In the story, I introduce the protagonist Lucinda playing a game. Immediately, the antagonist, Cam, arrives and interrupts her play with a lie. This happens within a few short sentences. Upset about the lie, Lucinda runs home to her grandmother and the two of them go onto Chestnut Street to learn if the lie is true. When Mama rides up on her bike, the effect of the lie on Lucinda and Mamoo allows the reader to see the three familial relationships and reveals a universal truth about the cruelty of children.

Did the actual event happen in such a compressed period? Of course not. Things like dinner, baths and or phone calls interrupt real time events. However, what flash has taught me is that fewer words said well are better than many words meandering around with no end in sight.

I have become a better writer of memoir because of the skills I’ve learned from writing flash fiction: to strive to make every word count. I even do a bit of fiction on the side, which is great. It gives me a break from myself!

The 440-word flash below originated from a prompt—to write something about your mother.

Something about Your Mother

Busting ass backwards out of the Lime’s driveway, I laughed.  “See if you can catch me.” I raced to the corner of Chestnut and Second.

“Hey, Lucinda!”

I looked at the short, blond-headed girl two years older than my twelve who blocked my escape path with her expensive French bike.

“Hi, Camille.”

Her eyes scanned my Tomboy-scraped and bruised knees. I scratched my arm irritated by a sting and stared at my neighbor, Cam Mercy. Her younger brother Phinizy was my friend. Phin, I liked.

“Lucindah,” she said, playing with the pronunciation. “Or do you prefer Kemp-e?”


“Ya’ll have funny names.”

With a mother named Jay, a brother named Phinizy, and an uncle named Walker, well, what could I say? Bait her? No. I waited.

“There’s something I have to tell you about your mother,” she said, smiling in a way that didn’t look happy. “She’s been in an accident…on her bike. A car hit her. I think she’s dead.”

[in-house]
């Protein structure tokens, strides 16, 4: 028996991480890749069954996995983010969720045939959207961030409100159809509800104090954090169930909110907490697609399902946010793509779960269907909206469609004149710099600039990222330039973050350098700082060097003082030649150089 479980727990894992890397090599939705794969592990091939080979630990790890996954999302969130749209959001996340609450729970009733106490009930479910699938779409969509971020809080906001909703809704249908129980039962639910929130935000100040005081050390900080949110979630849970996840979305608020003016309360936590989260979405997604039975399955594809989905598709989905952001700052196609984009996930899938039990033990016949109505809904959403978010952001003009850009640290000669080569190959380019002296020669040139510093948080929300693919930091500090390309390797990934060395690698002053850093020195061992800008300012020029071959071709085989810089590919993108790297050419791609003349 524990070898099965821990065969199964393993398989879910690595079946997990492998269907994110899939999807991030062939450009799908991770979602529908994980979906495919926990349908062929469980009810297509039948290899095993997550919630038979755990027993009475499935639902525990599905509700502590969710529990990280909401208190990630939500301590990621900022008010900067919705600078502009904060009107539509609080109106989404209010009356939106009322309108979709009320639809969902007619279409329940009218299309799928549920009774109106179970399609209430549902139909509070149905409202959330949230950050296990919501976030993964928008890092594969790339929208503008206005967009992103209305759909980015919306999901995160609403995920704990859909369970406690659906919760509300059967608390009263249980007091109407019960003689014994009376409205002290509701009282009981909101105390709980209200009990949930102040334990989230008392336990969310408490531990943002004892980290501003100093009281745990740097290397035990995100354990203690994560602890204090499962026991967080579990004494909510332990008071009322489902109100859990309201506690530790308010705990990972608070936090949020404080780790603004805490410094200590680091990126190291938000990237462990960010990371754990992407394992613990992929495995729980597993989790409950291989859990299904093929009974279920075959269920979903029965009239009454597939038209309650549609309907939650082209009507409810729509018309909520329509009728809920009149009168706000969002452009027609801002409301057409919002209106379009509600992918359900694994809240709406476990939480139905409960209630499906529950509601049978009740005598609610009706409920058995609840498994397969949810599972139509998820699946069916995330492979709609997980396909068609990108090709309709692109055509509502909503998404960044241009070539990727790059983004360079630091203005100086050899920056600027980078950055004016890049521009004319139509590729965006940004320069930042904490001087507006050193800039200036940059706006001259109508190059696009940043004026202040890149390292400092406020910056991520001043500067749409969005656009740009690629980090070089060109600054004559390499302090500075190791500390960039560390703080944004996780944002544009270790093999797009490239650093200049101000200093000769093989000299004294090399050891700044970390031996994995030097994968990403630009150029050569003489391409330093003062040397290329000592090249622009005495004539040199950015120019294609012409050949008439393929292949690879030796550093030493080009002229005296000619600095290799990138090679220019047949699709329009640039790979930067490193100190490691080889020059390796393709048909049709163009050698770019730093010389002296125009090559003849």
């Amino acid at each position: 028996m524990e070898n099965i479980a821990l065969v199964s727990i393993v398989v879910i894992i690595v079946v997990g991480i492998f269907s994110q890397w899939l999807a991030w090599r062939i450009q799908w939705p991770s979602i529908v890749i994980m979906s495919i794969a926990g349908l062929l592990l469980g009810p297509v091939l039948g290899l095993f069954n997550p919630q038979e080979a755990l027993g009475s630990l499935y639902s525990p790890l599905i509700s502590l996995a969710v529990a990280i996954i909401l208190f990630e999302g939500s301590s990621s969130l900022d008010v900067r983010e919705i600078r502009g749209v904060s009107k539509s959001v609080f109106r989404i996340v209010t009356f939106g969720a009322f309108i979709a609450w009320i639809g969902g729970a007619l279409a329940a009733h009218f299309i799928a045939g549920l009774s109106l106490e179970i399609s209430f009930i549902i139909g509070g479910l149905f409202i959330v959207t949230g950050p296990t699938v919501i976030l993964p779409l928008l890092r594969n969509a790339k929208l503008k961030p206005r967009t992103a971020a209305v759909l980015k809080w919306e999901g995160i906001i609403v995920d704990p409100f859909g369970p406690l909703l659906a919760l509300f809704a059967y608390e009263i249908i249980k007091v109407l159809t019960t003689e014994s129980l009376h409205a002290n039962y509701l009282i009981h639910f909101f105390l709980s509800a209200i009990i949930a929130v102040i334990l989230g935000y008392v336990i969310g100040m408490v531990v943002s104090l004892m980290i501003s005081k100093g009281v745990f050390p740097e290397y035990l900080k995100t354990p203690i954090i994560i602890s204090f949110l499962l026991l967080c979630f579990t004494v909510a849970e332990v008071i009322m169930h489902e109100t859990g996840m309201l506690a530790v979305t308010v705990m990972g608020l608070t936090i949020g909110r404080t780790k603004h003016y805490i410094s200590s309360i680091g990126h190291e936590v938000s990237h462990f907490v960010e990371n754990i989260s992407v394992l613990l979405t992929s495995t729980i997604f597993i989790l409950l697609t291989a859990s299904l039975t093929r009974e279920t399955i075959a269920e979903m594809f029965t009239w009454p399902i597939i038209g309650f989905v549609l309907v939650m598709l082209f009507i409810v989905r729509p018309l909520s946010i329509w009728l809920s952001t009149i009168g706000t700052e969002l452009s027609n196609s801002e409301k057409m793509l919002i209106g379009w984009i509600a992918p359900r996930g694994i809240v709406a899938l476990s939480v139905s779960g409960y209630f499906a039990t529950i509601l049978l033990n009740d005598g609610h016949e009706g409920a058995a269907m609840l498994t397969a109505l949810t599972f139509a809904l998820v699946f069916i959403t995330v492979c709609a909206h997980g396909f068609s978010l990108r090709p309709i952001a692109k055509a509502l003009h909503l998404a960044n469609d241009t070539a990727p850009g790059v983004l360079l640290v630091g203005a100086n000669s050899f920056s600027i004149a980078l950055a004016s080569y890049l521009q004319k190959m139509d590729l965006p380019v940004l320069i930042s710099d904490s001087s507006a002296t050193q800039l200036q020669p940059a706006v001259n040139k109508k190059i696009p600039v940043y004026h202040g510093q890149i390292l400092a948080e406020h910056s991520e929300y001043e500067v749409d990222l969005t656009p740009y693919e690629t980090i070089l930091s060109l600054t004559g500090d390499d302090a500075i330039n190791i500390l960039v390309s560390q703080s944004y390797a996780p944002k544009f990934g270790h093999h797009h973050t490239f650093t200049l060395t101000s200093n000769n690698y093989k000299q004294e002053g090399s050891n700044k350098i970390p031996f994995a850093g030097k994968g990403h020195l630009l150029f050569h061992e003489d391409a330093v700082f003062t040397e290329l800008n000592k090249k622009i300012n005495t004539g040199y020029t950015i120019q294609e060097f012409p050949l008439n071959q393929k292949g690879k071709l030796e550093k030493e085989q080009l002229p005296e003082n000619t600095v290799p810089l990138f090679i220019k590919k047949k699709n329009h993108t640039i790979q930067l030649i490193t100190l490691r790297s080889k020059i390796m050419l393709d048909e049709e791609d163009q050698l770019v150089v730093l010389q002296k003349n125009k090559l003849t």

I looked at her bright white sneakers.

“Did you hear what I said?”

I heard loud. I flew around the corner, pushed open my front gate, and tore up the three front steps. Pounding on the door, I screamed.  “Mamoo, Mamoo!”

My grandmother opened the door.

“Mama? Where’s Mama, Mamoo?”

Mamoo looked startled.

“Camille Mercy said Mama was killed by a car.”

Mamoo’s eyes got big as raccoons. She grabbed the top of her sweater with her little hummingbird-sized hands. “What? No. She went to Zara’s….” She walked past me, down the steps, past the gate and out onto Chestnut Street. I followed behind her.

“To Zara’s for cigs, on her bike,” she muttered, turning to me, her face ashen as an elderly gnome. I came and stood beside her and together we looked towards Jackson Avenue. I could see Cam, in her yard cattycorner from our house, watching us.

Mama, I thought, no, no. Mama who took me to the bars. Mama who brought strange men home. Mama who told me daddy was crazy. Mama who I hated to love. Mama who I loved to hate, please don’t go. I squeezed Mamoo’s hand so hard she gasped.

We stood staring down the street when a figure on a three-speed Raleigh appeared in the distance. A figure wearing Bermuda shorts and a Greek captain’s hat rode up and stopped the bike right in front of Mamoo and me.

“Poots! Mother! Why how delightful to have a welcoming committee!”

I smiled bigger than I had in years. I looked across the street into the Mercy’s yard. Cam had dissolved into a puff of smoke, her bike tossed on its side.

 [The Dirty Debutantes’ Daughter]

My journey from long-winded expositional narrator to flasher reminds me of the A.A. Milne story, In Which Pooh and Piglet Go Hunting and Nearly Catch a Woozle, where Pooh and Piglet get lost taking the long way around a short bush.

One further plus I discovered. Flashing in public is an addictive habit that is actually good for you.


Lucinda Kempe is a writer and memoirist.  Flash Fiction Chronicles, Fictionaut, MudJob, The Dead Mule School of Southern Literature and The Short Humour Site have published Lucinda’s flash. Upcoming work will be at Metazen and Referential Magazine. Lucinda loves flashing and lives to do more of it publicly.